|Share / Tweet / Pin Me!|
Repas et cartes
France is famous for its cuisine, but navigating French menus can be a bit tricky due to both language and cultural differences. Here’s everything you need to know about the different types of French menus and the most important meal(s) of the day.
Repas – Meals
Like most people, the French generally eat three times a day.
1) Petit-déjeuner – Breakfast
In France, breakfast might be smaller than what you’re used to. The foundation is a hot beverage (coffee, tea, or hot chocolate) and some kind of bread (croissant, day-old baguette), probably with butter and jam for the baguette. There might also be some fruit or a glass of juice, and/or some yogurt. Restaurants catering to tourists might offer more, but generally speaking, breakfast is pretty simple.
2) Déjeuner – Lunch
Traditionally, lunch was eaten at home en famille (as a family), which was easy enough for most people thanks to a 2-hour midday work break. Nowadays, it’s much more common for city dwellers to eat in restaurants.
3) Dîner – Dinner
Dinner is typically eaten en famille.
Goûter – Snack
Children usually eat a small snack around 4pm, generally consisting of something sweet (cookies, cake, bread with chocolate) and a drink, such as water or milk.
French meals can be simple, or they may include a number of different courses, the order of which might be different than what you’re used to.
|1.||un apéritif / apéro||cocktail, pre-dinner drink|
|2.||un amuse-bouche / amuse-gueule||snack (one or two bites)|
|3.||une entrée||appetizer / starter*|
|4.||le plat principal||main course|
|5.||la salade||simple green salad|
|9.||un digestif||after-dinner drink|
Note in particular that coffee is served after dessert, not with it.
* Be careful with entrée – it’s a faux ami. In France, une entrée is an appetizer, but "entree" generally refers to a main course in the US.
The most important thing to know is that the word menu is a semi-faux ami. Le menu, which may also be called la formule, refers to a fixed-price,** multi-course meal, usually for lunch, that may or may not include options within each course. It’s generally a very reasonable price, and for smaller restaurants may be the only meal available.
So the key takeaway is that le menu (or la formule) is a fixed-price meal with limited options: You choose one item from each of the three courses and the price is always 25 euros. But there are variations within this system.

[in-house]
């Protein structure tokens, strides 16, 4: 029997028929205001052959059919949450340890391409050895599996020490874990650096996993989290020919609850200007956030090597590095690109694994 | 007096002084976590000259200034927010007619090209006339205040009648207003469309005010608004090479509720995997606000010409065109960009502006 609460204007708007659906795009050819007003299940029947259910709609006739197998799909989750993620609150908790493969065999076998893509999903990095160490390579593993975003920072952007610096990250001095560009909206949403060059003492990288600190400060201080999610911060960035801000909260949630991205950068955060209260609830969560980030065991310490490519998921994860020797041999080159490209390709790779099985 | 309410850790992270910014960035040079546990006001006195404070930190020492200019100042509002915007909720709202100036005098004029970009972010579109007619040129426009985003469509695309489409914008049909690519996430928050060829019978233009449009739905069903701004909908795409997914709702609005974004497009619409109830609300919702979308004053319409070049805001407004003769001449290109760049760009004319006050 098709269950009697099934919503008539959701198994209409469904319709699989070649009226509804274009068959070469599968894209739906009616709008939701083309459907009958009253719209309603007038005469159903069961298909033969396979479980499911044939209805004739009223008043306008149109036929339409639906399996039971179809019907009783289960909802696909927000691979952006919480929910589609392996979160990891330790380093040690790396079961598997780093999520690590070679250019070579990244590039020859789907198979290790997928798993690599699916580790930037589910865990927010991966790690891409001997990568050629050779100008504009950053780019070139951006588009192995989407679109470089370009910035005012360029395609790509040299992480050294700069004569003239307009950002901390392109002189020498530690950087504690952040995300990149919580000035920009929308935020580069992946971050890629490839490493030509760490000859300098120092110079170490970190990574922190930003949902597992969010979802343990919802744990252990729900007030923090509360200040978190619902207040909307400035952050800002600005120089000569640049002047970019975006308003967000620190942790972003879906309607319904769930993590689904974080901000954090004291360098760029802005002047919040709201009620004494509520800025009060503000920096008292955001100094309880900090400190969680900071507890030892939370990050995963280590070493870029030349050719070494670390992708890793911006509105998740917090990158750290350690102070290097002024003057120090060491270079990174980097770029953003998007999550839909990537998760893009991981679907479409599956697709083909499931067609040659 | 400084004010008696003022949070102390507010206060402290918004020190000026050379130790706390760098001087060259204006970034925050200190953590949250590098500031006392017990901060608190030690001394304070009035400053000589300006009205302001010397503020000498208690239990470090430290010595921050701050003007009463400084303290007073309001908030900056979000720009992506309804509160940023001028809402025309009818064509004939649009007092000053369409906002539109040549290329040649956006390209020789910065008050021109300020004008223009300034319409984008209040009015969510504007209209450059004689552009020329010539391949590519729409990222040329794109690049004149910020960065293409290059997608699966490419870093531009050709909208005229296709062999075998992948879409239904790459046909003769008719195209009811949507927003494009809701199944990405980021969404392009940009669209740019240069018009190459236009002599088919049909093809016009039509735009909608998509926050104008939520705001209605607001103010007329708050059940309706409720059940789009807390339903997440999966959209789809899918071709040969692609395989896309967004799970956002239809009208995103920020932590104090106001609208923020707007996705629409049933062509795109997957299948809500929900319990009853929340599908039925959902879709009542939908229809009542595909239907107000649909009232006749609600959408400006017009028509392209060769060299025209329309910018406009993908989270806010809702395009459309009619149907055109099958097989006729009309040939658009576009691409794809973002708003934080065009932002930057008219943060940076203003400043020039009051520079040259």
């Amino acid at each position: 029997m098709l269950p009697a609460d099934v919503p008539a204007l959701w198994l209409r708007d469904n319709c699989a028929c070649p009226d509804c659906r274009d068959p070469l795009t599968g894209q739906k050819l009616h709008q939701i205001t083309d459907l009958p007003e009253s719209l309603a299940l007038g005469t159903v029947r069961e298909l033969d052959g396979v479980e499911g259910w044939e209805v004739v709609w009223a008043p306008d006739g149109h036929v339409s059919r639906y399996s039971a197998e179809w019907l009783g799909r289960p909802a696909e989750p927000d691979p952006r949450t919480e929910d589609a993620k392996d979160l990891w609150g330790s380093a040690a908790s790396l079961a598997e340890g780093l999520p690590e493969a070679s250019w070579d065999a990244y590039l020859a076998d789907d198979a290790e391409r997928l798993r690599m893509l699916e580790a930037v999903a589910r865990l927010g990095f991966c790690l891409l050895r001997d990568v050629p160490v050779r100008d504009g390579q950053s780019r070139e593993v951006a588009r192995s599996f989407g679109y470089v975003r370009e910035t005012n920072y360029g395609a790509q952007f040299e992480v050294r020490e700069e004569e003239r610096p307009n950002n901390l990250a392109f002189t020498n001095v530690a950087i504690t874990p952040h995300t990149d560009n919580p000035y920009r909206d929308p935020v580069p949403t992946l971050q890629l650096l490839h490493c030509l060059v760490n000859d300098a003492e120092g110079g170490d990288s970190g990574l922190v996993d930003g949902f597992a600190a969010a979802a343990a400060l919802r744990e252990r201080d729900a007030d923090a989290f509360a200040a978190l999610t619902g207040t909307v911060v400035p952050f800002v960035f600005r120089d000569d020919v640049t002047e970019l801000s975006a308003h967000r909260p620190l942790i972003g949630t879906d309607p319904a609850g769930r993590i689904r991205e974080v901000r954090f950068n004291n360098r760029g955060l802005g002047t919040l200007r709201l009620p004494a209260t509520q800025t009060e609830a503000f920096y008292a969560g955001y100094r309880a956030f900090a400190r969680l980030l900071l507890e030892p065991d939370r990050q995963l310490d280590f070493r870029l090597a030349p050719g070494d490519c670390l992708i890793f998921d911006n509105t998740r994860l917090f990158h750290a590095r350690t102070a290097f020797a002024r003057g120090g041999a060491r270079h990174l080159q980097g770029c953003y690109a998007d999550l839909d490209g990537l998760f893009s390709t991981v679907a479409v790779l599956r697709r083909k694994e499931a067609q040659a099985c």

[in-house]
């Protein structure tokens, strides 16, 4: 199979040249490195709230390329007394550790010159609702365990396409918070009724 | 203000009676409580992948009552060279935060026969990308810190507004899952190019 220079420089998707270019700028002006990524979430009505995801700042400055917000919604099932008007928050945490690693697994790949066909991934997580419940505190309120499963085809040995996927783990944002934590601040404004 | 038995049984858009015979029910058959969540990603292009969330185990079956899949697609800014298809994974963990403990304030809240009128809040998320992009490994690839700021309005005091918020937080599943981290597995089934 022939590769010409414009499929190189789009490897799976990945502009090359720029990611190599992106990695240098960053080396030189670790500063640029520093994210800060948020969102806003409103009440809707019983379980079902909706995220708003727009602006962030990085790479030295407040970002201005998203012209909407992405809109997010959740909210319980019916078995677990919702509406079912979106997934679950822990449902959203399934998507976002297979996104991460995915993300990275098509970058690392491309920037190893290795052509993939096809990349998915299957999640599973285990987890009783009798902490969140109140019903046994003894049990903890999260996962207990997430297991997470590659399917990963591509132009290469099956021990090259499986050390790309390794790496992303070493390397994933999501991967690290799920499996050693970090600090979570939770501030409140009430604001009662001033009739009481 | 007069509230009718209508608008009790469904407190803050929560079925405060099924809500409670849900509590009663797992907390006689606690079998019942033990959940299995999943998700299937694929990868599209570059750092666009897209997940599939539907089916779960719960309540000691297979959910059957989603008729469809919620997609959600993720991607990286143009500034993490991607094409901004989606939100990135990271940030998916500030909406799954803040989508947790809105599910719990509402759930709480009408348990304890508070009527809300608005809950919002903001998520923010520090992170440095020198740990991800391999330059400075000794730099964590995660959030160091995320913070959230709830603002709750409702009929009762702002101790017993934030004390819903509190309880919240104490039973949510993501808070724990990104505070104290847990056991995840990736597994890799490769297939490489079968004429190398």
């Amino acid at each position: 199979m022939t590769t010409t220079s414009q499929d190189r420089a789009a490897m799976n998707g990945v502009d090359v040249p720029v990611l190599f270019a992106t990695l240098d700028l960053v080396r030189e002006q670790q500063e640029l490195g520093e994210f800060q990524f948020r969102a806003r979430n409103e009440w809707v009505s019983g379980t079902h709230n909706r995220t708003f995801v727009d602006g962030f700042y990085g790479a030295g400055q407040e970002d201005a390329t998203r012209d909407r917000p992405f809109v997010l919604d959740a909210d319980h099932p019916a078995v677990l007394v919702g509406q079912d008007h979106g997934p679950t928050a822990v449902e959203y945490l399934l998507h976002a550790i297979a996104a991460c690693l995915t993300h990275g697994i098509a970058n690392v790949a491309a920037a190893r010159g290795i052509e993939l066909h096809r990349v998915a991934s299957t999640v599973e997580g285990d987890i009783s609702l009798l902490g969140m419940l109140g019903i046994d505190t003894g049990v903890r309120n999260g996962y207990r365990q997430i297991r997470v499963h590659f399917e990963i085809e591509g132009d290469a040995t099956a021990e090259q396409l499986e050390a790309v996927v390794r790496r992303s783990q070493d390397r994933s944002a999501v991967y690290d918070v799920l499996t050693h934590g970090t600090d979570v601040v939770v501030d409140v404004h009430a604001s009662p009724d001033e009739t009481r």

✔️ A drink, such as a glass of wine or cup of coffee, might be included.
✔️ There may be several menus with different options at different price points – un menu 25 €, un menu 30 €, etc.
✔️ Especially for lunch formules, you might have the option to have just two of the courses:
|entrée + plat + dessert||25 €|
|entrée + plat||20 €|
|entrée + dessert||18 €|
|plat + dessert||20 €|
The waiter might hand you a sheet of paper with menu options, or they might be written on a board (l’ardoise). More options are found in la carte – when you order from this menu, you’re ordering à la carte. Sometimes the menu is included on the first page of la carte.
** In French restaurants outside of France, le menu is often called le menu fixe or le prix-fixe to avoid confusion.
Types de menu – Menu Types
Le menu dégustation is a tasting menu, which lets you try a bite or two of a variety of dishes. (Déguster means "to taste.")
Le menu enfant is a kids’ menu, with smaller servings and sometimes special dishes only for children.
Le menu gastronomique is a big, structured meal often enjoyed for festive occasions. It starts with an apéritif, then offers several dishes in the order listed under Courses, above, and ends with a digestif. It’s likely to be accompanied by a series of specially selected wines that pair perfectly with each course.
Le menu végétarien is a vegetarian menu.
La carte des boissons is the drinks menu.
La carte des vins is the wine menu.
Vraies cartes – Real Menus
Get a taste of different types of restaurants with real menus turned into listening practice.
Share / Tweet / Pin Me!